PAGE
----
When it comes to saving for college, there are a variety of options available. 529 college savings plans offer favorable tax and financial aid treatment, generous contribution limits, and special estate-planning benefits. Prepaid tuition plans provide a hedge against tuition inflation, but are limited in availability and may suffer from actuarial shortfalls. Savings accounts provide easy access to funds but typically pay interest below inflation, meaning money is losing purchasing power over time. As such, savings accounts are not ideal for college savings due to their low interest rate. High-yield savings or checking accounts, however, are an appropriate place to park your cash before you deploy money in an investment vehicle (e.g., 529 Plan)
Put money away consistently, no matter how much
Starting early and investing the money can help it grow over time, making a bigger impact when they are ready to attend college. Every. Dollar. Counts.
Make Saving Automatic
Saving for college can be a daunting task, but it doesn’t have to be. Making saving automatic is one of the best ways to ensure that you are able to save enough money for your child’s college education.
- Step 1: Reserve money in your budget and accounts to ensure that you have the funds to put into your 529 account. Brownie points if you automate this process and send a percent of your income straight into a protected interest earning account.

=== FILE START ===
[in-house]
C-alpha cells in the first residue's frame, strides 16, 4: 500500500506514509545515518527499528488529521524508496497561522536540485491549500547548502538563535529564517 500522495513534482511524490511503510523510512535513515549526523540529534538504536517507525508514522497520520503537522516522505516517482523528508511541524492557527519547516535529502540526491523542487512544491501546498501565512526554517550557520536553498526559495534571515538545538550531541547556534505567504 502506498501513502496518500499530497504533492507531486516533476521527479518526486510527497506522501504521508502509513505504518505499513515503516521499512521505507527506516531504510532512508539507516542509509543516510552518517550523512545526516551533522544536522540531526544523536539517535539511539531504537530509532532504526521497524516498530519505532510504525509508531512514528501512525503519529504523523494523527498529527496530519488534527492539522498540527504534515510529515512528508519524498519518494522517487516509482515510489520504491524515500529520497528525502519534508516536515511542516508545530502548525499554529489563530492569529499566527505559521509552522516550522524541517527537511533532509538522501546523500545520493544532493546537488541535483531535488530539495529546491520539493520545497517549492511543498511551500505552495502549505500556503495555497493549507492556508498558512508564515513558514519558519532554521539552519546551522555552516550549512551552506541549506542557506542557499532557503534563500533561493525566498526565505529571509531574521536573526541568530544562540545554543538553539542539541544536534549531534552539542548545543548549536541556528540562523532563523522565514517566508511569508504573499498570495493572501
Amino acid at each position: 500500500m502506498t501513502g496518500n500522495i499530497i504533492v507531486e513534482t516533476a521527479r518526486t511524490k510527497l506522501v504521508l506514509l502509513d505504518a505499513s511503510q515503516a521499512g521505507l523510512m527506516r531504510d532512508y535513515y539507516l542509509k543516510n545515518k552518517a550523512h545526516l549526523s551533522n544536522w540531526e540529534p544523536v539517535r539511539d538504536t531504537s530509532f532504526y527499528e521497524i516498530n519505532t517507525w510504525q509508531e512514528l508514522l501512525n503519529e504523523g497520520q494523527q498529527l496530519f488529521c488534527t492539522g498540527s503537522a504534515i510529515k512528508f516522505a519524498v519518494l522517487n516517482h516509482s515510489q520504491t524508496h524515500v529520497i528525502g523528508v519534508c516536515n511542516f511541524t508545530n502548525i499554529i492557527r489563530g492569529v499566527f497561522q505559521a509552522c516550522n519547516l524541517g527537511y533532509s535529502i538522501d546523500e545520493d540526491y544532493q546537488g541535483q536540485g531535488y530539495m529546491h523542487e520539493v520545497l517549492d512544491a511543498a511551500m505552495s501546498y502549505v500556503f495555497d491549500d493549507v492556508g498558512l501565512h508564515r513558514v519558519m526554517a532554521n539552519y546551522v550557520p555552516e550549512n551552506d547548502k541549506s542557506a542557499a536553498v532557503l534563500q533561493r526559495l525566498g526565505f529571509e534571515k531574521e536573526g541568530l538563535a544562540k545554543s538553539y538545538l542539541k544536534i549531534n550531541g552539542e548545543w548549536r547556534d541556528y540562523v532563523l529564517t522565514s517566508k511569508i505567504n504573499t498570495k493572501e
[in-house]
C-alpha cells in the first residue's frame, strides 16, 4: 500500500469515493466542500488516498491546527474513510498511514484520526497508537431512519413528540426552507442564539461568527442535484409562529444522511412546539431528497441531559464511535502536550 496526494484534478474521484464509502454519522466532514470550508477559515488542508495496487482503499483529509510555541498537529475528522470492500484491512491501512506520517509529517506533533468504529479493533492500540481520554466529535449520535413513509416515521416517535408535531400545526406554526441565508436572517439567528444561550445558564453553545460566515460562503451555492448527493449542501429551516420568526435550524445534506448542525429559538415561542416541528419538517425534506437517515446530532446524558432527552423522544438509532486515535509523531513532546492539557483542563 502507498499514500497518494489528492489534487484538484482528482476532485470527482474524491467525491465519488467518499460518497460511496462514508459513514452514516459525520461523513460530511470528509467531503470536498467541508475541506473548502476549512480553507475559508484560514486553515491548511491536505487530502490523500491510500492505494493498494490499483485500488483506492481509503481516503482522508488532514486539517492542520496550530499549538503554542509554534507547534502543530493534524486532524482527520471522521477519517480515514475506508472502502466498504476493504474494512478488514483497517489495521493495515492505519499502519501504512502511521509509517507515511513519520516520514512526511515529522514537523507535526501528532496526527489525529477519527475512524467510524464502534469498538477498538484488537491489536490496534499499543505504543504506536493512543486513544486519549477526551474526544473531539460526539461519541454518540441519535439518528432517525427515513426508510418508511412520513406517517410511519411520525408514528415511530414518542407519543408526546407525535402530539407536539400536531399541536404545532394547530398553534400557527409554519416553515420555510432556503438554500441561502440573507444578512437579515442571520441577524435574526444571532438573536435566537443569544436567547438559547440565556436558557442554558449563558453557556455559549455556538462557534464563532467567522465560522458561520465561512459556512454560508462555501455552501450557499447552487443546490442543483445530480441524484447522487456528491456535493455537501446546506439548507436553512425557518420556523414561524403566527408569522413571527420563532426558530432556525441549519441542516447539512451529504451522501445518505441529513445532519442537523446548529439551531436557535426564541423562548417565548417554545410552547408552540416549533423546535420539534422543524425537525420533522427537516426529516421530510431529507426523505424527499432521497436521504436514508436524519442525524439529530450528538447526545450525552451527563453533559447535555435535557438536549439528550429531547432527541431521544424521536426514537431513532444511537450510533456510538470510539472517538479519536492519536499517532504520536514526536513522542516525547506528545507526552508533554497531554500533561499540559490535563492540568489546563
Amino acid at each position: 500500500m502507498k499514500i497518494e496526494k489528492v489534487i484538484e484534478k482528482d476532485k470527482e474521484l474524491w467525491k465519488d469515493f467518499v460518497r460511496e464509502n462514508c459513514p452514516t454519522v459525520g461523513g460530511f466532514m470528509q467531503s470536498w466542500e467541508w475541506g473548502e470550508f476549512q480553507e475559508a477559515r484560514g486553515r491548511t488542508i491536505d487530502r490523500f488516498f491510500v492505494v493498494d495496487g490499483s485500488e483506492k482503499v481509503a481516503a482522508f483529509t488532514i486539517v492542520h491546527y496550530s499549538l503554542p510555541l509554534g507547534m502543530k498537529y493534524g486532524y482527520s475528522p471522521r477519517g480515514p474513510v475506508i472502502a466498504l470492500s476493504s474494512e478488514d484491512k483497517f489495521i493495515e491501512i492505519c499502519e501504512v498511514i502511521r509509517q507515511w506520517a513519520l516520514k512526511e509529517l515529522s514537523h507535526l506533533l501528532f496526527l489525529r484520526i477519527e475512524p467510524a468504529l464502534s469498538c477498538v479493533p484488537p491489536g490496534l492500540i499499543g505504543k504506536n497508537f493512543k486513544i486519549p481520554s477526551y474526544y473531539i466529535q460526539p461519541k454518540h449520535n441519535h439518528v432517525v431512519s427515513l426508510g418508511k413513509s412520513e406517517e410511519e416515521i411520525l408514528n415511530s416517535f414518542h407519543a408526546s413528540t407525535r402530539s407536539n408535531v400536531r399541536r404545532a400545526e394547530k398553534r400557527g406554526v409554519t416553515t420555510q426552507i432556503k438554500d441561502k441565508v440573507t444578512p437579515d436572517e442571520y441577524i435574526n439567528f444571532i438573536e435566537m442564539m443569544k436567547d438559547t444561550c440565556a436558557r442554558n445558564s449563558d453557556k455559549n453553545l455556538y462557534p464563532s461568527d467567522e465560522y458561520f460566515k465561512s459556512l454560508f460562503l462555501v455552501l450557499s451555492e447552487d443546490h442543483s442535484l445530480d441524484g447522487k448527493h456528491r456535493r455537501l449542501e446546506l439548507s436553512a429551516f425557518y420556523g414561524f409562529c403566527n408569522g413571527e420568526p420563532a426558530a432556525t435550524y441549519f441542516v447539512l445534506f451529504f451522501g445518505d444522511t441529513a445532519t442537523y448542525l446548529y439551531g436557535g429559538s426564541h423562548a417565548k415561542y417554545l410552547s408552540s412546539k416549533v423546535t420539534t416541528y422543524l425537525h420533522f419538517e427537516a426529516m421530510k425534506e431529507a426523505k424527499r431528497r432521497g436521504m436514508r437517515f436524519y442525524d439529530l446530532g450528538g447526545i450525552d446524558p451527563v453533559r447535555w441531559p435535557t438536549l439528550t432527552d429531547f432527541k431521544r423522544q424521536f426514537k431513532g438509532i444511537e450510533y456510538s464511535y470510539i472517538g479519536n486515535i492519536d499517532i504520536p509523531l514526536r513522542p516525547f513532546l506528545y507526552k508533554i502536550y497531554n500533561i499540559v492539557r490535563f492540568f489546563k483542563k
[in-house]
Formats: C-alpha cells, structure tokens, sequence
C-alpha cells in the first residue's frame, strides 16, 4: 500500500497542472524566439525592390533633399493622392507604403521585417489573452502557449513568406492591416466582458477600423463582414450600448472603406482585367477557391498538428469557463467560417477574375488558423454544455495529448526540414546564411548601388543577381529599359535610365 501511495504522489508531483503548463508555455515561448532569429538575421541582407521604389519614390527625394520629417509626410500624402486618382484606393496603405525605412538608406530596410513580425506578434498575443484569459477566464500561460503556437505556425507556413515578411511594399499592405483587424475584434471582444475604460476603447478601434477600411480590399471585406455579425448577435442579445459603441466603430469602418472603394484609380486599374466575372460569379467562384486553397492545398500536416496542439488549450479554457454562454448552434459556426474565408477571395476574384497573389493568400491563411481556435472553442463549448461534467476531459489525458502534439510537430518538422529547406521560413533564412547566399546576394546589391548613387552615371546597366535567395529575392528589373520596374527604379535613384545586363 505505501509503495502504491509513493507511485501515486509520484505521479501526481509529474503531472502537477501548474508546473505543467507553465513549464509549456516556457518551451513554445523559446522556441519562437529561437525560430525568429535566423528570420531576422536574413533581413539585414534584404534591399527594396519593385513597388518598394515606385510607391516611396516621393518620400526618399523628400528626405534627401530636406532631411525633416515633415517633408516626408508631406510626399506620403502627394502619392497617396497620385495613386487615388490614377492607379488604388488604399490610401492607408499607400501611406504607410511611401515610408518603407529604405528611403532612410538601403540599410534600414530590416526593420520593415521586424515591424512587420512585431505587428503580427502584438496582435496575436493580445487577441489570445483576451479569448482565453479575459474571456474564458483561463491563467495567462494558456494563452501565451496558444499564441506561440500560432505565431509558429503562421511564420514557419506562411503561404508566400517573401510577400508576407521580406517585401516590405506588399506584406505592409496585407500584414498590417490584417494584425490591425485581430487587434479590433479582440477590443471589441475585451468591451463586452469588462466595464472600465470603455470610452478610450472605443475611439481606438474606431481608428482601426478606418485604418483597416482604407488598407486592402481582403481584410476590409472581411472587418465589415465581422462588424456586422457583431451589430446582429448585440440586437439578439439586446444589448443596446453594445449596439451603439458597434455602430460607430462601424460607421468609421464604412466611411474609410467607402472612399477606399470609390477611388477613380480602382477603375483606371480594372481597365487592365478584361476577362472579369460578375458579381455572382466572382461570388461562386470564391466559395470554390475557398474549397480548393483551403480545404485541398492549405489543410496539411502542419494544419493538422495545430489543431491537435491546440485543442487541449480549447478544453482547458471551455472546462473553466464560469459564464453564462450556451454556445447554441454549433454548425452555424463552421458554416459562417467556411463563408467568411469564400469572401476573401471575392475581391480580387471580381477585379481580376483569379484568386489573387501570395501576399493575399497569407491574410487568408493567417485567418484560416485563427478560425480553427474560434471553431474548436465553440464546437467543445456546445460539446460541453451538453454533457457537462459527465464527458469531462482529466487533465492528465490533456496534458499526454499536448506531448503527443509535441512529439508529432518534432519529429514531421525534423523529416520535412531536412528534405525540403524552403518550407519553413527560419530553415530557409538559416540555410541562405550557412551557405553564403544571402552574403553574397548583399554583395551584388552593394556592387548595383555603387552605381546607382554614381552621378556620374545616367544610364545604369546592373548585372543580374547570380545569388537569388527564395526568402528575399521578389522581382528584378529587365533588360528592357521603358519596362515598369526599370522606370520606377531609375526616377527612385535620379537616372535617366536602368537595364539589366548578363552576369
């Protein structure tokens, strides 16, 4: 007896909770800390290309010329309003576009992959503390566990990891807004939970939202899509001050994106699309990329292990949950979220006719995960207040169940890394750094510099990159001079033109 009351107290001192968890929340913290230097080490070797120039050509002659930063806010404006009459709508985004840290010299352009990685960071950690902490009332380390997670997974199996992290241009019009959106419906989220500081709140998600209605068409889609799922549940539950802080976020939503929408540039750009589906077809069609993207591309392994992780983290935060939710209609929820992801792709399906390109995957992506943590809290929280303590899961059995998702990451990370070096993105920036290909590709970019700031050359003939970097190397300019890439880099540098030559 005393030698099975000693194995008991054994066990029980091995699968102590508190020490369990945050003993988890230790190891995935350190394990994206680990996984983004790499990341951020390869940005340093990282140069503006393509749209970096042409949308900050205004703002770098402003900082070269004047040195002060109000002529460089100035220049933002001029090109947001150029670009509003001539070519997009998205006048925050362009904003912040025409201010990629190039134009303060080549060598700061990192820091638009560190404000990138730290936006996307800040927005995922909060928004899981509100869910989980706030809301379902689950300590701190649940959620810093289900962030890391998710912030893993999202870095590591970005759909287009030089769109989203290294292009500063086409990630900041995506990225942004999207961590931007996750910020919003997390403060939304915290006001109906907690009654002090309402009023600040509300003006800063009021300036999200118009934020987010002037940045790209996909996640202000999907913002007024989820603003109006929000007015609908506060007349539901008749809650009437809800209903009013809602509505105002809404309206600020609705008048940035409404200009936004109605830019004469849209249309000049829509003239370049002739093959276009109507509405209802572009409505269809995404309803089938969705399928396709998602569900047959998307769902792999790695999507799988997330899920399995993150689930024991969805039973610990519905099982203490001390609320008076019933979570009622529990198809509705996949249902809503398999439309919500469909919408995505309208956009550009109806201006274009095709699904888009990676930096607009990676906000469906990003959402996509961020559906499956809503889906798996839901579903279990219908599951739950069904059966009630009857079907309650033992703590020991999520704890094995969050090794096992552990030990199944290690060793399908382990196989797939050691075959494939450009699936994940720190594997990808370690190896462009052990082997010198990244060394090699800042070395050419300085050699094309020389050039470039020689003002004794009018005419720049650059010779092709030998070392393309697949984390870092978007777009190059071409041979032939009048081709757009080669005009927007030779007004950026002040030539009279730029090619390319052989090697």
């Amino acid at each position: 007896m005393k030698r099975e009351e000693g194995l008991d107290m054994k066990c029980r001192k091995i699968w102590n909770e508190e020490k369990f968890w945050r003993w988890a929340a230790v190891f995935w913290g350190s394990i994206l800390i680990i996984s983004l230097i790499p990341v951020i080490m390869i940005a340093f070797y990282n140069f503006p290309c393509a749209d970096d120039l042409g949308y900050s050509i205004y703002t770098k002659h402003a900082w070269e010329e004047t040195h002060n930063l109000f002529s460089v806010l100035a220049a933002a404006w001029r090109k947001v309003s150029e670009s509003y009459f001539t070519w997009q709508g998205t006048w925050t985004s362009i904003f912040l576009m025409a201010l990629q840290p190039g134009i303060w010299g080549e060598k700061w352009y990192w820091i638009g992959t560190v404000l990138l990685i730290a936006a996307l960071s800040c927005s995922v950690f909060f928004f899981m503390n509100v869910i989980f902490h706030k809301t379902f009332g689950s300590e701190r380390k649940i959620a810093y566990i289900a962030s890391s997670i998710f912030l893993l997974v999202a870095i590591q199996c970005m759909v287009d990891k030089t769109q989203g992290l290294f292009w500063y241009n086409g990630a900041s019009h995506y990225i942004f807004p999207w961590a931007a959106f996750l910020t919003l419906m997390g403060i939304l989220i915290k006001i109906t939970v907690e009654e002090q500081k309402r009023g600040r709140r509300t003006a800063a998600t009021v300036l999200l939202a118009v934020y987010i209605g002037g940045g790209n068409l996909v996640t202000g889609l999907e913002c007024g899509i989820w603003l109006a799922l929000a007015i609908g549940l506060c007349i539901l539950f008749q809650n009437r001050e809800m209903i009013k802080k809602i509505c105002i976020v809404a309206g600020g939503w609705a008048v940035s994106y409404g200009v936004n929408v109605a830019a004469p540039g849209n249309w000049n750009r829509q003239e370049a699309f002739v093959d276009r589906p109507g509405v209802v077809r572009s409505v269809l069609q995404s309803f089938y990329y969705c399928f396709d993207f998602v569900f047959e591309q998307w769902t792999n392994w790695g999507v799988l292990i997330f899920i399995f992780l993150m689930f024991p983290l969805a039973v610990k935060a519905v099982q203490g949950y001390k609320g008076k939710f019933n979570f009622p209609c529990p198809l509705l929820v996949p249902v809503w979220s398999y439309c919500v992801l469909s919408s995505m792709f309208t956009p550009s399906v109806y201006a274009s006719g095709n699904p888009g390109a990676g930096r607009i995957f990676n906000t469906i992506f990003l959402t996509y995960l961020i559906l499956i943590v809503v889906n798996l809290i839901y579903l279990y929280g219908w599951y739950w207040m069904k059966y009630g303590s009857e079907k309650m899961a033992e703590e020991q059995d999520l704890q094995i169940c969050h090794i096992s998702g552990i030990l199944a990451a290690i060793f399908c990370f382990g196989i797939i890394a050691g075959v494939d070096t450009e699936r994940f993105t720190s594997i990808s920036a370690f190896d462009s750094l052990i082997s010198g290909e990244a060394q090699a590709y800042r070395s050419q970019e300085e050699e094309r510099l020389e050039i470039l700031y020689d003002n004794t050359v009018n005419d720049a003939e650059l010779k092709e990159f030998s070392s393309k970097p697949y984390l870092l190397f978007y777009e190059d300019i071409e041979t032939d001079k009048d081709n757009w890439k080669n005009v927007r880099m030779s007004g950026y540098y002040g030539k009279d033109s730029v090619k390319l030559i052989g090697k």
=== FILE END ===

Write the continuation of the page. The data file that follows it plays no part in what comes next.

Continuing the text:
- Step 2: Hold your cash in a high-yield savings or checking account so that your money earns interest before you deploy it into an investment vehicle.
- Step 3: Third, set up an automatic transfer from your bank account to your 529 plan account. You can increase the amount you save whenever you get a salary increase or when your child no longer needs diapers or daycare.
- Step 4: Sweep any extra cash. Contributing all or part of bonuses, income tax refunds, and inheritances is another great way to save more money for college. You can even ask friends and family to give the gift of college instead of traditional presents.
529 savings plans are a great way to save for college expenses. They offer federal and some state tax benefits when funds are used for qualified education expenses, and the maximum investments can exceed $500,000 over the life of the account. 529 plans also receive favorable financial aid treatment with no need to report on FAFSA when funds are withdrawn for college. Furthermore, 529 plans offer tax breaks and options to grow savings for college, but earnings are subject to income tax and a 10% penalty if not spent on qualified education expenses.
Investment strategies in 529 plans are limited to what's offered by the program, so it is important to look for a "flexible" 529 Plan that allows you to choose the funds you invest in through the account. Additionally, 529 Plans can be used for other education expenses like K-12 tuition, vocational school or required college textbooks and may offer the option to move funds from one family member to another.
HM Bradley, Inc. (HMBradley) is a financial technology company, not a bank. The information above is for informational purposes only and is not legal, financial, or tax advice, and it may not be suitable for your individual needs; speak to a licensed financial advisor who can help you tailor a plan for your specific needs and a tax advisor who can help you with any tax implications.